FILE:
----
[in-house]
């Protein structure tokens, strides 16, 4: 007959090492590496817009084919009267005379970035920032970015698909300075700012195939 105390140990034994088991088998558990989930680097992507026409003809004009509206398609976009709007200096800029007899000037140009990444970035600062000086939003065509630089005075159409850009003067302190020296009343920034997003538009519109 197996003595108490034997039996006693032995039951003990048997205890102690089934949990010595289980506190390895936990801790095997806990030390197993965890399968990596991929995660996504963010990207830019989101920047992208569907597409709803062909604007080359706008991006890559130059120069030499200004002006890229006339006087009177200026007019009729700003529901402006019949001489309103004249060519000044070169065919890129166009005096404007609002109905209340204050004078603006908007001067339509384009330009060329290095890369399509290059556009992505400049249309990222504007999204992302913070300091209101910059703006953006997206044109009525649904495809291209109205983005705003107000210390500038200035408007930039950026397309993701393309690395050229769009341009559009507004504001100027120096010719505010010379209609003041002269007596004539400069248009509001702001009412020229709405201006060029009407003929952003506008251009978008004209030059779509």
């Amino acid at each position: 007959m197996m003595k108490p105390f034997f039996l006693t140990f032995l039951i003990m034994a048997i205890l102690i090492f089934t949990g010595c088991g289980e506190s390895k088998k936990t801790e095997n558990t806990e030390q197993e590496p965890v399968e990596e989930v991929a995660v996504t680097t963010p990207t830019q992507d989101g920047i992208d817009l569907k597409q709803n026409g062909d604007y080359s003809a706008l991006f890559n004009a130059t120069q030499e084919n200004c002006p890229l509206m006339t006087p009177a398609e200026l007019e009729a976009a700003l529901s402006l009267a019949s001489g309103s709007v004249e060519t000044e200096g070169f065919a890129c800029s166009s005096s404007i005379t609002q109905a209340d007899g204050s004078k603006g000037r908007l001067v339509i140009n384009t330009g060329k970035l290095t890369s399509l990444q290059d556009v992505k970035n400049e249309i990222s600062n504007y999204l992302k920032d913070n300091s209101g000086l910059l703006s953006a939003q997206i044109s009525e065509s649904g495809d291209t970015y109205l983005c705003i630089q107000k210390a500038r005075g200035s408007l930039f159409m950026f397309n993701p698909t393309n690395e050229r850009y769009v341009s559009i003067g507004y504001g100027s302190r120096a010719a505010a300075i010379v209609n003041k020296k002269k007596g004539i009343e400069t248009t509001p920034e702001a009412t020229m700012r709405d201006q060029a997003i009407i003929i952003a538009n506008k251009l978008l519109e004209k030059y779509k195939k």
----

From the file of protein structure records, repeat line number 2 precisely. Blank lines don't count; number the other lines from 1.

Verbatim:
């Protein structure tokens, strides 16, 4: 007959090492590496817009084919009267005379970035920032970015698909300075700012195939 105390140990034994088991088998558990989930680097992507026409003809004009509206398609976009709007200096800029007899000037140009990444970035600062000086939003065509630089005075159409850009003067302190020296009343920034997003538009519109 197996003595108490034997039996006693032995039951003990048997205890102690089934949990010595289980506190390895936990801790095997806990030390197993965890399968990596991929995660996504963010990207830019989101920047992208569907597409709803062909604007080359706008991006890559130059120069030499200004002006890229006339006087009177200026007019009729700003529901402006019949001489309103004249060519000044070169065919890129166009005096404007609002109905209340204050004078603006908007001067339509384009330009060329290095890369399509290059556009992505400049249309990222504007999204992302913070300091209101910059703006953006997206044109009525649904495809291209109205983005705003107000210390500038200035408007930039950026397309993701393309690395050229769009341009559009507004504001100027120096010719505010010379209609003041002269007596004539400069248009509001702001009412020229709405201006060029009407003929952003506008251009978008004209030059779509």